On New Year’s Eve 2018 I drank my very last glass of prosecco. Last glass, EVER. Of anything even remotely alcoholic.
This was a momentous event which I had mentally been building up to for a few months beforehand, prior to that I had been dreaming about it for even longer! I can’t tell you the precise moment I took my last sip, or even when I put the glass down knowing it to be my last. I had to step away from the beloved bubbles earlier than I expected that night as, for the second time in recent weeks, my heart was hammering with such force that I genuinely felt it may burst free from my chest! Probably in a desperate attempt to escape my alcoholically pickled insides. It wasn’t quite the booze fuelled swan song I hoped for. However, if I wanted some kind of sign that enough was enough, my heart was spelling it out loud and clear.
I have learnt so much about myself over the last few months. What I thought I liked in life versus what I actually like has become clear. I now understand what it is to have a subconscious that is quiet and peaceful, well most of the time, rather than blasting a constant dialogue of desire. The copious amount of sobriety literature I have ravenously consumed like a box of chocolates have taught me that this eternal voice was what many refer to as my ‘Wine Witch’. Thankfully she is now silent, leaving just the Hormonal Hussy to contend with from time-to-time.
I want to open up about my journey because I know I am not alone. I know there are many more women out there, also in their forties, fighting the same battle I fought for far too many years. Lying awake night after night in terror that your drinking habits are going to wind up giving you so much more than a hangover, breast cancer for starters (did you know that just 1.5 glasses of wine a week raises your risk of breast cancer by a whopping 75%?!) Knowing that you need to get your raging alcohol beast under control and swearing that every new day will be the start of a more disciplined and moderate drinking you. But by early evening you’ve already convinced yourself that you’ve ‘earned’ that glass of wine. Just the one, of course …
And then there are the phases where you justify your weekend drinking by staying dry Monday to Thursday. Oh, we feel positively virginal when we can control that level of moderation. But pretty soon there’s always an excuse to slip into our old ways; the most silly event renders us experiencing a ‘bad day’ which can only be soothed by a glass of the old white stuff.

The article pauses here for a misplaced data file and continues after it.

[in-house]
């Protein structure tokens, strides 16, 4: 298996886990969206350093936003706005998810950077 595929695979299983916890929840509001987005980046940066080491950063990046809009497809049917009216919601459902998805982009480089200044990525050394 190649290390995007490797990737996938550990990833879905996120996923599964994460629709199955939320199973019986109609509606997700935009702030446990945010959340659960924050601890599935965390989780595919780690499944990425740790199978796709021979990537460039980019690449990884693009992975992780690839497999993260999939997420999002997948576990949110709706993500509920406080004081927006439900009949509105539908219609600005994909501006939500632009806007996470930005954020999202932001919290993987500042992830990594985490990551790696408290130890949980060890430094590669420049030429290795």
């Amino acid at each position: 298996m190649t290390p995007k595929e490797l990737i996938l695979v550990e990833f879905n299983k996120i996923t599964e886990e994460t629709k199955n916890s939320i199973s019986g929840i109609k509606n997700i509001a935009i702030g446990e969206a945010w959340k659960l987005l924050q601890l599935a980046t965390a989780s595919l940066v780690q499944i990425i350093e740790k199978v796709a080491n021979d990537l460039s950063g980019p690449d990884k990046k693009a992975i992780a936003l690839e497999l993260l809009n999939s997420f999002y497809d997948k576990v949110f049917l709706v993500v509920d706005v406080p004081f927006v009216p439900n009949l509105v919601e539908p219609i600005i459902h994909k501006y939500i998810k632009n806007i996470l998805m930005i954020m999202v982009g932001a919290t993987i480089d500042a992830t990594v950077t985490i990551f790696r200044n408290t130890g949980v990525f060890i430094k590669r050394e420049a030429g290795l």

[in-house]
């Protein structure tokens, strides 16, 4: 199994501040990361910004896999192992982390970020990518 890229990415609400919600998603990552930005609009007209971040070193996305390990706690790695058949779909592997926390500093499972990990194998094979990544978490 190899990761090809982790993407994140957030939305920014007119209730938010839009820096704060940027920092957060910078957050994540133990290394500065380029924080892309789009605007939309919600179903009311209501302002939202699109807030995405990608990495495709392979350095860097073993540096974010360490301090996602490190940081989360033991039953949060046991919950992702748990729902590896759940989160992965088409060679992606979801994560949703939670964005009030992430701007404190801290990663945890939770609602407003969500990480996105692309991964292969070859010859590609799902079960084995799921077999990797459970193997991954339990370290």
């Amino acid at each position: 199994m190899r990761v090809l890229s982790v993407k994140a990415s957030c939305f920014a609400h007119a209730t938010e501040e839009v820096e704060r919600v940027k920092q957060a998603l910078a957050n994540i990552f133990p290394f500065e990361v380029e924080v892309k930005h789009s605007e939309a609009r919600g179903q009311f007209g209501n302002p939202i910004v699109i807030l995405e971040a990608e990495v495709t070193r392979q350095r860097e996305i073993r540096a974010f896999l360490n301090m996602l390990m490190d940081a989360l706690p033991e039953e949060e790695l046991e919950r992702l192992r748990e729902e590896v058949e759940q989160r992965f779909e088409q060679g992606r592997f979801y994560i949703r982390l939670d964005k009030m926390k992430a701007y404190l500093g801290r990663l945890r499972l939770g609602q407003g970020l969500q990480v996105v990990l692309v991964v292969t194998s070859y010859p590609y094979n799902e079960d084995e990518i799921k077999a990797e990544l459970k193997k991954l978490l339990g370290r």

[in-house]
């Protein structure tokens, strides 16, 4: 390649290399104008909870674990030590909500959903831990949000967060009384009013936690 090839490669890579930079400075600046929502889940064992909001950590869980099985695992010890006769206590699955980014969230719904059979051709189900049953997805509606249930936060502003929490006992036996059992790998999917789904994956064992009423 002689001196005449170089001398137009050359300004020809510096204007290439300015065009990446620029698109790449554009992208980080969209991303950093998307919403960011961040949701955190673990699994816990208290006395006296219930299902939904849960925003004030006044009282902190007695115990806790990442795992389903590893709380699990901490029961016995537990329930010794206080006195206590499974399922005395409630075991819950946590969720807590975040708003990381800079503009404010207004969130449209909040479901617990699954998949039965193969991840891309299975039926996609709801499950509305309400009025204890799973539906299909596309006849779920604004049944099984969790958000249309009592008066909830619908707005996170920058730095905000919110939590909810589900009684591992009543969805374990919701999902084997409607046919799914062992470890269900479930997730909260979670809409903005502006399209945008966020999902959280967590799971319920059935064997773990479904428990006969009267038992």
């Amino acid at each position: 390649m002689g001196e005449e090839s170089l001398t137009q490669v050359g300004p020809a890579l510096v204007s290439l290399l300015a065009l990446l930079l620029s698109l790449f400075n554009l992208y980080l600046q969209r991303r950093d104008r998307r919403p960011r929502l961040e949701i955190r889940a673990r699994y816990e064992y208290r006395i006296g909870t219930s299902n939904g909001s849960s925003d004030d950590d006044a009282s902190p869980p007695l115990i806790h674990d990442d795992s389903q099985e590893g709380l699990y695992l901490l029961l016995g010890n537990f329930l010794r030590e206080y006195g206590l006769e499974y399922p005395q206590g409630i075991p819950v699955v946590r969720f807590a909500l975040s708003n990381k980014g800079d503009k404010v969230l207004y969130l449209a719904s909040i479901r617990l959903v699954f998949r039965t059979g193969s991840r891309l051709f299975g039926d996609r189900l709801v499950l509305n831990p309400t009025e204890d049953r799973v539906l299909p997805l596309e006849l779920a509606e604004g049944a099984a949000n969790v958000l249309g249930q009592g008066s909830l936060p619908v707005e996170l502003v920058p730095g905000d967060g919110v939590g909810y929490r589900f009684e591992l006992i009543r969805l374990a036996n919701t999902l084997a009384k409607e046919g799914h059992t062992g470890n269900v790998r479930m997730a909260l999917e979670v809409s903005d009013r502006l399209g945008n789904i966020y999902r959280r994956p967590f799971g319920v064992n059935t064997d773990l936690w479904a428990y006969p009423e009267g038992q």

Aside of my fear that my drinking habits were writing my own death certificate, I had actually turned into a person I didn’t like. I don’t like being controlled by anything, most of us don’t, yet I was allowing my addiction to wine to control almost every element of my life, to the point where I felt imprisoned by my own existence. When you’re drinking on a regular basis, be that bingeing at the weekends or partaking in a single glass of wine which seems to magically and perpetually refill every night of the week, it plays havoc with both your mental and physical self. You become bloated, tired and jaded physically. Depression, paranoia and unbalanced moods affect your mental health. Relationships suffer and you start to manage your diary around fitting in as many opportunities to drink as possible.
As a society we’ve made this last point incredibly easy for ourselves as every single social outing now seems to be hinged on alcohol; a last minute BBQ with friends, a day at the races, an early flight for a week in the sun, a lunchtime catch up with a colleague, a girlie shopping trip on a Saturday, the commute home on a Friday night, Sunday roast with the family. Every single one of those events, and many more, are now propped up by alcohol.
During our twenties our bodies can sustain that level of alcoholic punishment on a regular basis. Our lithe and fit bodies appear to bounce back almost overnight, ready to take on the next booze-propelled event. Even into our thirties, when for many of us kids have joined the equation, we still manage to pack a few heavy drinking sessions under our belt. But by our forties it’s all starting to catch up with us. As our livers work a night shift battling to detox the poison we have thrown at them, we lie awake questioning why we have suddenly developed insomnia. Our waistbands start to feel a little snug when we can no longer metabolise all those additional calories. Our skin becomes sallow from constant dehydration. The list goes on and on. And the addiction takes hold.
I am now 85 days alcohol free. I feel like a new person. The list of benefits sobriety has brought into my life is endless. There are never enough hours in the day to do the things I now want to achieve. One of those things is to share with others the life of sobriety I now embrace in the hope that it may help others.